The origins of the Stokesley Fair stretch back to 1223 when Henry III granted Stokesley a charter to hold an annual fair. The third week in September now marks a busy week for this market town in rural North Yorkshire.

The fairground rides and attractions start to arrive the week before and within a few days they are in full operation. Hi-tech rides sit cheek by jowl with low-tech merry-go-rounds and fortune tellers, all mingling with the established Georgian buildings of the historic High Street.

Meanwhile, the Stokesley Agricultural Show is the big annual day for the rural community and visitors from near and far. The inaugural show was in 1859 and it and has run every year since, except between 1914 and 1919, 1939 and 1945 and, more recently, it was cancelled in 2001 due to foot and mouth disease.

Billed as the North’s largest one-day show, it’s a vibrant day out which appeals to all the senses. Visitors enjoy a varied array of trade stands, craft and gift stalls, food stalls, tea tents, and exhibition marquees showing everything from goats, chickens, rabbits, ferrets, and vegetables, to flowers and preserves. There’s entertainment aplenty including a quintessential brass band, the perfect accompaniment to the abundance of agriculture on display (as you might expect there are horses, cattle, sheep of every description, goats, horse riding and dressage). It’s a massive logistical exercise and is run with military precision.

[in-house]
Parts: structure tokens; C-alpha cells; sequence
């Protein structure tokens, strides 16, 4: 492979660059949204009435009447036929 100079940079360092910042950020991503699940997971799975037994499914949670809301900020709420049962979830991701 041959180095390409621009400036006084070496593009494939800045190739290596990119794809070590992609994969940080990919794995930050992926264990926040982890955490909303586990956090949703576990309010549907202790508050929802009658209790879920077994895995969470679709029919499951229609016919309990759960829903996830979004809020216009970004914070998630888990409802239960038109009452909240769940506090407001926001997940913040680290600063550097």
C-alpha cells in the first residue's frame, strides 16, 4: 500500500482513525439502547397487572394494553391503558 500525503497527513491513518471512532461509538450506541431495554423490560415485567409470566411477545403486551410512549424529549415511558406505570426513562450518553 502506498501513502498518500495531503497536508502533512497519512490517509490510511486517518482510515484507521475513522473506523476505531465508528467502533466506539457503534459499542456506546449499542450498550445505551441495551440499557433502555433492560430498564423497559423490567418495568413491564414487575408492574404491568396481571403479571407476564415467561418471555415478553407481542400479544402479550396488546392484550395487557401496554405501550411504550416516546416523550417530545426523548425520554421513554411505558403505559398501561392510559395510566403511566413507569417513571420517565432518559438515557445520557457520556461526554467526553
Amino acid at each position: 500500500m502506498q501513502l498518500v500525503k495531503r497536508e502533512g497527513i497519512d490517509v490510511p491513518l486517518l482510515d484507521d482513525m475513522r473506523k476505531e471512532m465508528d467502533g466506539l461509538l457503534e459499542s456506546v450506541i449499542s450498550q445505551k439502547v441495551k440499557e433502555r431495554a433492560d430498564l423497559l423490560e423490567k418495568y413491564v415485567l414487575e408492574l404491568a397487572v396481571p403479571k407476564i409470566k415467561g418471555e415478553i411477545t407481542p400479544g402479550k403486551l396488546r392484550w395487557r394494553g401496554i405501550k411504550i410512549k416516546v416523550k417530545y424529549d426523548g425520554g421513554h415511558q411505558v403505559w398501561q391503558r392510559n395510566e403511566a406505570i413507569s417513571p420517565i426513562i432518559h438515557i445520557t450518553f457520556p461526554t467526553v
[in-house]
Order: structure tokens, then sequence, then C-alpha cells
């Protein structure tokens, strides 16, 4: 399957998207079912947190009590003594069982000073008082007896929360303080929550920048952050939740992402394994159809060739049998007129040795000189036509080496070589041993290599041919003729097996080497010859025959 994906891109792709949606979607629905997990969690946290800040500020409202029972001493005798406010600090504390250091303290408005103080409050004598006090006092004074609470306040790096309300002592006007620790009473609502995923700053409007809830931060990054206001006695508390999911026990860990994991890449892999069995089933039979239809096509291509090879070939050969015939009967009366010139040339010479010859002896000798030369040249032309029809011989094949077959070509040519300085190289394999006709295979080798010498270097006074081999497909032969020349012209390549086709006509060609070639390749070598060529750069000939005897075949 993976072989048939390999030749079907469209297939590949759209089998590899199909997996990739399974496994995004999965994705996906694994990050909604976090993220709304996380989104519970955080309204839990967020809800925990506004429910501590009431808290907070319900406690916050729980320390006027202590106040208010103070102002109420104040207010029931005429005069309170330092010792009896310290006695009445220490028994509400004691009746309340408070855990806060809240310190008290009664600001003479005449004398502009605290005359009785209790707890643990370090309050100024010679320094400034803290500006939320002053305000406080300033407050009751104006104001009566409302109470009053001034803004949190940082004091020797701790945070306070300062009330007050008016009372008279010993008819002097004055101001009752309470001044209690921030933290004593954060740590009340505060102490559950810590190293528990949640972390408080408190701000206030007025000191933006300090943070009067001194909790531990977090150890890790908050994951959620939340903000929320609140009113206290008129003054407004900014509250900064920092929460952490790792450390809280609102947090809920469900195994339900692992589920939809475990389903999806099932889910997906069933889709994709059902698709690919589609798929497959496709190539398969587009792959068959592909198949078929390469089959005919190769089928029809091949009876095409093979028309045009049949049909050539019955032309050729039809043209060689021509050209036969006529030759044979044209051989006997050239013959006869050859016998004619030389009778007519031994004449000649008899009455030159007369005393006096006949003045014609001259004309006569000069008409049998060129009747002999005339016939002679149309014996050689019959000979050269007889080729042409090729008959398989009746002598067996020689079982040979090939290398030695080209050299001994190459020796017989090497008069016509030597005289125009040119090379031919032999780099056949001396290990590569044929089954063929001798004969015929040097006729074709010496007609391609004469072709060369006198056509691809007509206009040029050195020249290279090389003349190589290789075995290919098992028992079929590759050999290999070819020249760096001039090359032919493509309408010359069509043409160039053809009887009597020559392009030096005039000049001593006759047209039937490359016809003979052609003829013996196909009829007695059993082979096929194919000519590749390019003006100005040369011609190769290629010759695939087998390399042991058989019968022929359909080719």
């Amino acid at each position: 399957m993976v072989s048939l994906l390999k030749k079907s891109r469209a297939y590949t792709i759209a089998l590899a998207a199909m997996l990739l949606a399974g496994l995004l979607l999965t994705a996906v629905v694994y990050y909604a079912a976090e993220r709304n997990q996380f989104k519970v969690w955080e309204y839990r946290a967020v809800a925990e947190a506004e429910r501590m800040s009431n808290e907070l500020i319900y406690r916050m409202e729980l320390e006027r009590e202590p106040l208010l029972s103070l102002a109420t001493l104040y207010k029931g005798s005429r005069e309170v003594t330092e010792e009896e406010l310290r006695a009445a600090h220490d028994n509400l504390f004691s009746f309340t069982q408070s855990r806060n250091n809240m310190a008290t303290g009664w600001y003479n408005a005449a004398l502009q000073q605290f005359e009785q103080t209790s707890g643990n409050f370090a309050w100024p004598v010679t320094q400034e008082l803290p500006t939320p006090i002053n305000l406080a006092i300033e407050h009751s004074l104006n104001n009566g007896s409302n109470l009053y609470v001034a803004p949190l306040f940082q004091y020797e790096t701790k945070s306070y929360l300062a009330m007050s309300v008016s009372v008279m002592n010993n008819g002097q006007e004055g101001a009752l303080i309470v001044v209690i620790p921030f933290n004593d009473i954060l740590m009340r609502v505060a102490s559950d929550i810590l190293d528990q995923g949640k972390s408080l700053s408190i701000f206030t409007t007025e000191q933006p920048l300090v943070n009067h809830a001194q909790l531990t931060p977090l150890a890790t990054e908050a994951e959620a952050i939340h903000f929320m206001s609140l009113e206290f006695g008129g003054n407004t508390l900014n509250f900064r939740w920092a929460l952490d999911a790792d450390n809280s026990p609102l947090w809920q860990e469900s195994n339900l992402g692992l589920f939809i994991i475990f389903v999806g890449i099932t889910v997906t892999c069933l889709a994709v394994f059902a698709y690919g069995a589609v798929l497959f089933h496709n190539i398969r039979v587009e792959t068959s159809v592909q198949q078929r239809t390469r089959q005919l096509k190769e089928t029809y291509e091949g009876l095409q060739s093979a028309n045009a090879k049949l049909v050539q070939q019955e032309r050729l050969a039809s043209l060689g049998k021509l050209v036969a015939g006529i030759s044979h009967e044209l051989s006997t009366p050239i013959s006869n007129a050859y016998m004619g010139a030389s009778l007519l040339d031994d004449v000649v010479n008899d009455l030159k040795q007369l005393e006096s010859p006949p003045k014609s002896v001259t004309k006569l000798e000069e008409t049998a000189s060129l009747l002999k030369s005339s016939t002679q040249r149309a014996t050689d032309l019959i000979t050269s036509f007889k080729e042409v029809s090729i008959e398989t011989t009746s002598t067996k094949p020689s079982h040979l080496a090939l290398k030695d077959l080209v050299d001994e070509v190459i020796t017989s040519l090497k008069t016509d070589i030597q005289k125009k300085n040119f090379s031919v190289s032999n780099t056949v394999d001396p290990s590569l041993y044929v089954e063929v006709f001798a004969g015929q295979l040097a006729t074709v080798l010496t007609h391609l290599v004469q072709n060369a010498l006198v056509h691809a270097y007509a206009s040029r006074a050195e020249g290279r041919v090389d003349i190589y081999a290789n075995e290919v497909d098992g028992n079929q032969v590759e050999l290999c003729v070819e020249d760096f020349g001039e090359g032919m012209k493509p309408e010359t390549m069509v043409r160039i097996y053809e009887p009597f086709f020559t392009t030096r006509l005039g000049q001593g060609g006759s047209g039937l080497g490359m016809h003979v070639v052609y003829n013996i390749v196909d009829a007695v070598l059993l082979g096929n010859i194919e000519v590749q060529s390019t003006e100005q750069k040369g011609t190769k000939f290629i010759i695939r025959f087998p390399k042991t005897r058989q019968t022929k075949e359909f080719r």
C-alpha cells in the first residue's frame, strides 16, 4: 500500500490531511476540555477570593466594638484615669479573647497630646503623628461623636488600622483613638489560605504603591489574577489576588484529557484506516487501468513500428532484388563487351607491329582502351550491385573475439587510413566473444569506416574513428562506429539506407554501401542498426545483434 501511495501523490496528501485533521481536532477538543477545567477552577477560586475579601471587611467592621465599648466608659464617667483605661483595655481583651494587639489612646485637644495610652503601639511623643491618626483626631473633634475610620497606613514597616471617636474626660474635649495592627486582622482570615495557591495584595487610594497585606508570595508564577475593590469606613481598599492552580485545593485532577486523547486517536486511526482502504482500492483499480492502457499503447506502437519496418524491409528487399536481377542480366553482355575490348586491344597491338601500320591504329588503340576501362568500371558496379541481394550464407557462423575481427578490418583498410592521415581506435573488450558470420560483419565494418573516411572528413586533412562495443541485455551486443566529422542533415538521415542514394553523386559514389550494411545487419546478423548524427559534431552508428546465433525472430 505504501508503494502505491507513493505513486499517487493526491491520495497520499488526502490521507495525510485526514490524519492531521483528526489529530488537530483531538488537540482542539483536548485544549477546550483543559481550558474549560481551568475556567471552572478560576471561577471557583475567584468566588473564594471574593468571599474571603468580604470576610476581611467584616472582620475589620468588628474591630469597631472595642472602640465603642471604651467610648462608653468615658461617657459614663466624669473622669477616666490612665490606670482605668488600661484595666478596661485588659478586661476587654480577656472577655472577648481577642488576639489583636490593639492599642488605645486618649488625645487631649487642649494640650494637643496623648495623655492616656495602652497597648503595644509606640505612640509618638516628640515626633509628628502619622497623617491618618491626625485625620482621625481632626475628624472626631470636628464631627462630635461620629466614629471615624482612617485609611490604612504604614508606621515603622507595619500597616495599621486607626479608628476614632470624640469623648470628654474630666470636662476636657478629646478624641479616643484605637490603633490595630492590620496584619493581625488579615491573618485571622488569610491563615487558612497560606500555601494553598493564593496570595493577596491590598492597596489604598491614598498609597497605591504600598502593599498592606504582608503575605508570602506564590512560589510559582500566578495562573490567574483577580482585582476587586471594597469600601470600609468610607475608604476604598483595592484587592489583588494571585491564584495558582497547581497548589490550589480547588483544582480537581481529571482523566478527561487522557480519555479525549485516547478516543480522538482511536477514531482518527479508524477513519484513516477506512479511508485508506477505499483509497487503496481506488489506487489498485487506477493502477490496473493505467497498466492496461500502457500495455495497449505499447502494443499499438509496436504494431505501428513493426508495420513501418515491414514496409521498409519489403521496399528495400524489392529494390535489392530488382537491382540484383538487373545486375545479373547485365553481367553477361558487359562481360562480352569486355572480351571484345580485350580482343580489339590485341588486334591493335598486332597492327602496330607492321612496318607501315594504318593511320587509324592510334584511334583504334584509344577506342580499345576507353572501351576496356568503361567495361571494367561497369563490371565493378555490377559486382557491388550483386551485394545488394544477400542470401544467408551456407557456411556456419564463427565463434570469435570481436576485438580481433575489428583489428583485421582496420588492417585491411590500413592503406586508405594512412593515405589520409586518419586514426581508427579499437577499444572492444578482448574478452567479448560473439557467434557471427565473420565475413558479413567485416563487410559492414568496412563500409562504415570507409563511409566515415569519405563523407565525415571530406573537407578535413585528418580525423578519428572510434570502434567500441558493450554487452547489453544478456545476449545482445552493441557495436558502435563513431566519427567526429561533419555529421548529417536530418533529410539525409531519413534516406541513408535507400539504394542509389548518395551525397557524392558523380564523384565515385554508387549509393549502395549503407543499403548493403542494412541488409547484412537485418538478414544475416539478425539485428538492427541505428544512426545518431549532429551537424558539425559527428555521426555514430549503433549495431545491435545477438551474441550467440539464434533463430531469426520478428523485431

A brilliant day out in the North.

Words and images By Paul Hunter